Pennsylvania 1999 State Quarter: History, Culture, and Geography

The Pennsylvania State Quarter captures the essence of the Keystone State in a blend of symbols. At its center stands the Commonwealth statue, an iconic representation of Pennsylvania’s rich history and culture. Since 1905, this statue has adorned the state’s capitol dome, with its right arm extended in mercy and its left arm holding a ribbon mace symbolizing justice.

Accompanying the statue is the keystone, a symbol deeply rooted in Pennsylvania’s identity. During the Civil War, Pennsylvania earned its nickname as the “Keystone State” due to its strategic location in defending against Southern attacks. The outline of the state of Pennsylvania is a simple but effective way to represent the state’s geography.

These symbols come together on the state quarter, creating a unique and memorable coin that celebrates Pennsylvania’s history, culture, and geography. It serves as a powerful reminder of the ideals of virtue, liberty, and independence, reflecting Pennsylvania’s significant role in the American Revolution.

The Pennsylvania State Quarter is more than just currency; it encapsulates the state’s enduring legacy and its pivotal contribution to the formation of the United States.

1. Delaware

1. Delaware

NEXT Quarter
3. New Jersey

3. New Jersey 1999 Quarter

Quarter Details




50 State Quarters Program

ARTIST (Tails Side)

John Mercanti


March 8, 1999


The Keystone State

All five 1999 State Quarters in position in a Coin Carousel

Position 1

1. Delaware 1999 State Quarter in Coin Carousel
1. Delaware

Position 2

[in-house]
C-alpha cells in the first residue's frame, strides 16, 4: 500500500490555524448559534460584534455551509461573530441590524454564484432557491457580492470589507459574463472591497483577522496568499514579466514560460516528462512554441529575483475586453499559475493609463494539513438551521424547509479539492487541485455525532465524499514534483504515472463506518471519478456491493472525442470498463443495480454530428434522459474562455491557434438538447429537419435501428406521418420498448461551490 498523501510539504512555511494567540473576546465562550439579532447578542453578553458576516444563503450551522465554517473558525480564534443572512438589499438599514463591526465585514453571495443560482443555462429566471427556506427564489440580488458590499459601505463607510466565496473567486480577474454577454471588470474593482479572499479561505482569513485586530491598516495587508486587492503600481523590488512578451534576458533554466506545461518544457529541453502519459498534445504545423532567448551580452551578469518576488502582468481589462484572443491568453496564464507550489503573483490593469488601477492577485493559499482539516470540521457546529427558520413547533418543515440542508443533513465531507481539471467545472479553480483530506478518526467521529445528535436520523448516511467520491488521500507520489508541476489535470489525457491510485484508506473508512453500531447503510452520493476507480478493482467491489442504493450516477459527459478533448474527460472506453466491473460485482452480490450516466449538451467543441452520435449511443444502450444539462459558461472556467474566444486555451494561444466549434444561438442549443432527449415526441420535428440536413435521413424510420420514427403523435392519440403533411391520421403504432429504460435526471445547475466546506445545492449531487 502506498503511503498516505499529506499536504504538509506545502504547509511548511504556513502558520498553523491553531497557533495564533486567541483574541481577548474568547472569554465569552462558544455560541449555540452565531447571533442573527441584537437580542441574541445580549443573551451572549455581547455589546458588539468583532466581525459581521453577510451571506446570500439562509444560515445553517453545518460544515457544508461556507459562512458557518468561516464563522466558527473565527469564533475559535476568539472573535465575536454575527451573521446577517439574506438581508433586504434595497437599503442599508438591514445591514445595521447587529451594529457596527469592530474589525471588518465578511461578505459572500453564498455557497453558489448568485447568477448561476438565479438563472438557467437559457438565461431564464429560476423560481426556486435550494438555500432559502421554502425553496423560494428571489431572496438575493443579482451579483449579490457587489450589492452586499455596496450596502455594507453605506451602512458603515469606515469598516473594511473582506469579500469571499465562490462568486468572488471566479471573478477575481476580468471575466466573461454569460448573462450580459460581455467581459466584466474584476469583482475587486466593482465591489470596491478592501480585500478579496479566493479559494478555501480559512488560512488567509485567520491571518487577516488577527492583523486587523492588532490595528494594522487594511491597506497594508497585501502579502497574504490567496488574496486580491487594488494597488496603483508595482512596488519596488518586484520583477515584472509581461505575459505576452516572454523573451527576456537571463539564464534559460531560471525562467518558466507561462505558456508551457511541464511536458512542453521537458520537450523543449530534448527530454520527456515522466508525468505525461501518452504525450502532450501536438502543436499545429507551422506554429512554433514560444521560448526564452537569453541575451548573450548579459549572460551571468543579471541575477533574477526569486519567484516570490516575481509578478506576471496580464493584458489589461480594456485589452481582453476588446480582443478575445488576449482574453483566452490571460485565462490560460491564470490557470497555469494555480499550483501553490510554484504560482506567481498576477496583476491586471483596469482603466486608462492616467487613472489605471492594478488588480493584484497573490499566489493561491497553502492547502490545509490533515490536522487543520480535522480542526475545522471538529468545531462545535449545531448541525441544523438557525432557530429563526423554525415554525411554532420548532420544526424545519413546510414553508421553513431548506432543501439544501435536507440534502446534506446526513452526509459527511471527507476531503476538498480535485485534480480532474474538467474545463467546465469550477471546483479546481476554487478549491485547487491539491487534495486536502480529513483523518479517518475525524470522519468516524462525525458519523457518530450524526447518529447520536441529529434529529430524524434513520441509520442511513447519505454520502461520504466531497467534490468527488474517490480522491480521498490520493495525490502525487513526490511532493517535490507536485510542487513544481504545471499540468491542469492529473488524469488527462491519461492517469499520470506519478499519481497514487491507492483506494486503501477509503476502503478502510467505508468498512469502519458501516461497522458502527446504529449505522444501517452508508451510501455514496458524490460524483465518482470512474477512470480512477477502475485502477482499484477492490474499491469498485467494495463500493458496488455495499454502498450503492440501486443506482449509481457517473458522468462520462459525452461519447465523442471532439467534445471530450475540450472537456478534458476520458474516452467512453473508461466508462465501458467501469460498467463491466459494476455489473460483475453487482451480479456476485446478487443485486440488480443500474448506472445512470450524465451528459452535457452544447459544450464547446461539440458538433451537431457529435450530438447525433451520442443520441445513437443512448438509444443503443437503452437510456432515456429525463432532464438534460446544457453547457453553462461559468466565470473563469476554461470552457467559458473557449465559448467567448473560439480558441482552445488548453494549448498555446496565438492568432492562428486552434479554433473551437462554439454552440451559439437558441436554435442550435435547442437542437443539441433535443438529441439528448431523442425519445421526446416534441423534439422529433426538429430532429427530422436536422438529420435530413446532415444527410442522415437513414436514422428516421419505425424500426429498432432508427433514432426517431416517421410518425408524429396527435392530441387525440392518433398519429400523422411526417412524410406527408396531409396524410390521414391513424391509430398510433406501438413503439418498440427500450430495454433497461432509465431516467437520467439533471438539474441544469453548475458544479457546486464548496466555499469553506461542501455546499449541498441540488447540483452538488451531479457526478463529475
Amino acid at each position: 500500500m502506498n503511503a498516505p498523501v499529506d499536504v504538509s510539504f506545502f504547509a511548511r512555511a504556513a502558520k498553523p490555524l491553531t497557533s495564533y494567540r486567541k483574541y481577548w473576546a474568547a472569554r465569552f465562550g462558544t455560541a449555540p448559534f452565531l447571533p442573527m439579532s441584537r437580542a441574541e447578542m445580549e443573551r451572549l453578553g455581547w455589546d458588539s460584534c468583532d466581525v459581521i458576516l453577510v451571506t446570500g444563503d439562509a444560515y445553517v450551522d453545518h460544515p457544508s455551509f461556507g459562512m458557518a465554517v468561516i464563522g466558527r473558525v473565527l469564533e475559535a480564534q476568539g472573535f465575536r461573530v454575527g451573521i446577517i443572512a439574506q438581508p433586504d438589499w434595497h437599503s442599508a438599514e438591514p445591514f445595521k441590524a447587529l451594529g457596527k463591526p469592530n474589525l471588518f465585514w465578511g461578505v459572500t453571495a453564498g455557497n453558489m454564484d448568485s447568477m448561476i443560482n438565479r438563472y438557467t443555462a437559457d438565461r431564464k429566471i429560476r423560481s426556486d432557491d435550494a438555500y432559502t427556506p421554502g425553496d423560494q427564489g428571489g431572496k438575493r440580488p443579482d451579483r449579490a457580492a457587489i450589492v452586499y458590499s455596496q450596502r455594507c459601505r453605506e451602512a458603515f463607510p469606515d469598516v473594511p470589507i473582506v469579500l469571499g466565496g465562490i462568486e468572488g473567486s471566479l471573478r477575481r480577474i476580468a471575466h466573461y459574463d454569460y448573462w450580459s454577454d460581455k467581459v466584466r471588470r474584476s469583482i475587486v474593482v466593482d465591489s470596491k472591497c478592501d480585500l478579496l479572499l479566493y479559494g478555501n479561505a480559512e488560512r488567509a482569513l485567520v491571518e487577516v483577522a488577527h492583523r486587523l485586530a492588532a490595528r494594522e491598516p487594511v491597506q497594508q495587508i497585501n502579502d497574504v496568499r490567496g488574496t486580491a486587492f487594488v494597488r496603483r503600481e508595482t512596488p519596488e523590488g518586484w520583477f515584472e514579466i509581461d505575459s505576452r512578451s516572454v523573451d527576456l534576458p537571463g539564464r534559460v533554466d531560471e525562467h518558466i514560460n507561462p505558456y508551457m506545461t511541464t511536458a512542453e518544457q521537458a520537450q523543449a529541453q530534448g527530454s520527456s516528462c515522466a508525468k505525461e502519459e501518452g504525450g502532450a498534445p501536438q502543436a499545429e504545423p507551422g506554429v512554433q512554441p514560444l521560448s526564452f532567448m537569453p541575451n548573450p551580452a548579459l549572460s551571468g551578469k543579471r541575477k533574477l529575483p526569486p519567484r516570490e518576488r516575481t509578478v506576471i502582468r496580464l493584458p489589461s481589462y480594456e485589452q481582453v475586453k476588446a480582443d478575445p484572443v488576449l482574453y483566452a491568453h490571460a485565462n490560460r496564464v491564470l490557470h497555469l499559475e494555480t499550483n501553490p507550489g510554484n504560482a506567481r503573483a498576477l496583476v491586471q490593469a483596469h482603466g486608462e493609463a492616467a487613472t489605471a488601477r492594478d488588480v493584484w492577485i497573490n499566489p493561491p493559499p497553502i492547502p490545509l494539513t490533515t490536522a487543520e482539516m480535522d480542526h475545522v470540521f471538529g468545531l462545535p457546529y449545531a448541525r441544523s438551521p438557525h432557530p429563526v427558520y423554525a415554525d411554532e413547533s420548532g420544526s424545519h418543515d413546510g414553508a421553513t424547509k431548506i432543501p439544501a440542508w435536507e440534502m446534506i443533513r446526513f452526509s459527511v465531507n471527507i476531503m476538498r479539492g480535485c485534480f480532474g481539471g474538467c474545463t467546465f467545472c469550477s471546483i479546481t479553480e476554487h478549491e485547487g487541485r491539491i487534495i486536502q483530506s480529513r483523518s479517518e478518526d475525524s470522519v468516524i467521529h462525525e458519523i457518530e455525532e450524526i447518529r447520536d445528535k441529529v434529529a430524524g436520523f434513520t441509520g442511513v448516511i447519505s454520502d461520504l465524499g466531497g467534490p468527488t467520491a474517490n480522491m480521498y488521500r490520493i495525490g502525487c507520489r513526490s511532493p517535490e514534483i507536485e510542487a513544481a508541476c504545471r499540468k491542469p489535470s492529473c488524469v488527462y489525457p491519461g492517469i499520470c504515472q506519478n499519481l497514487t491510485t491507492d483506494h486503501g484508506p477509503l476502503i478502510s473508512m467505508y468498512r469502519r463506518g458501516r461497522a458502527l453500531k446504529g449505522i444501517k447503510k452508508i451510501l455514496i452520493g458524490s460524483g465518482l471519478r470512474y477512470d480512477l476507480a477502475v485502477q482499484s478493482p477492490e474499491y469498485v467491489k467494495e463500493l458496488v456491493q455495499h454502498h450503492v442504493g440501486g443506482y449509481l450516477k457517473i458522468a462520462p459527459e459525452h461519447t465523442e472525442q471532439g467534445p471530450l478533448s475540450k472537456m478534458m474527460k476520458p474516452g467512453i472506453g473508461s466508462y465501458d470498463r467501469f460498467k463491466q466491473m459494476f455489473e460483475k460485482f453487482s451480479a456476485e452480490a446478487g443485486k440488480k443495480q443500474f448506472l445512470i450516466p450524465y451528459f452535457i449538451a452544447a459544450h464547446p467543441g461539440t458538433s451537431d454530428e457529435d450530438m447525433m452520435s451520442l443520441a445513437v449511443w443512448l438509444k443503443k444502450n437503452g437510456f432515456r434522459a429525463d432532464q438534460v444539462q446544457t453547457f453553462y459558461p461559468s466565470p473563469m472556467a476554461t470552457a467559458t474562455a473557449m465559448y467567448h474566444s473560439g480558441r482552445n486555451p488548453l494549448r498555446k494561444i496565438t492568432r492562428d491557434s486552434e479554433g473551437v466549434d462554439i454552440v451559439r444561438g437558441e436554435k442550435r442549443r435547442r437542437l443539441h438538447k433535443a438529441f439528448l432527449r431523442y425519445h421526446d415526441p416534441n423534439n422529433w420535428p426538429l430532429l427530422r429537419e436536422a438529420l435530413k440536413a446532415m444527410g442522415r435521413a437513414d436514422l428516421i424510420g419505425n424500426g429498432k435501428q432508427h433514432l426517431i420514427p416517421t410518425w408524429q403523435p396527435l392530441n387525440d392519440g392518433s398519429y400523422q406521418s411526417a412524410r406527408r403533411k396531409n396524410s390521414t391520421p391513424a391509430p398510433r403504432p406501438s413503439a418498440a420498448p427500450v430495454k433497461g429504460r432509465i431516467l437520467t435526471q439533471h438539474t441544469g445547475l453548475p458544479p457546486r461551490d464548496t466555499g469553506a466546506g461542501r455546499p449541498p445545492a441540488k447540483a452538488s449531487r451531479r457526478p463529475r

2. Pennsylvania 1999 State Quarter in Coin Carousel
2. Pennsylvania

Position 3

3. New Jersey 1999 State Quarter in Coin Carousel
3. New Jersey

Position 4

4. Georgia 1999 State Quarter in Coin Carousel
4. Georgia

Position 5

5. Connecticut 1999 State Quarter in Coin Carousel
5. Connecticut

The 50 State Quarters Program was launched in 1999 by the U.S. Mint and was a 10-year initiative that honored each of the 50 states. The U.S. Mint issued five new quarters each year in the order that the states ratified the Constitution or were admitted into the Union.

The 1999 State Quarters were the first five coins of the 50 State Quarters Program. The program lasted for 10 years (1999-2008) and was extended to include six more territories in 2009. The coins have a common obverse design of George Washington and a state-specific reverse design. The coins were produced for about 10 weeks each and will never be produced again.

Love numbers? Check out the 1999 State Quarters coin production figures

1999 State Quarter Coin Carousel

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Includes all (5) 1999 State Quarters and (1) Coin Carousel

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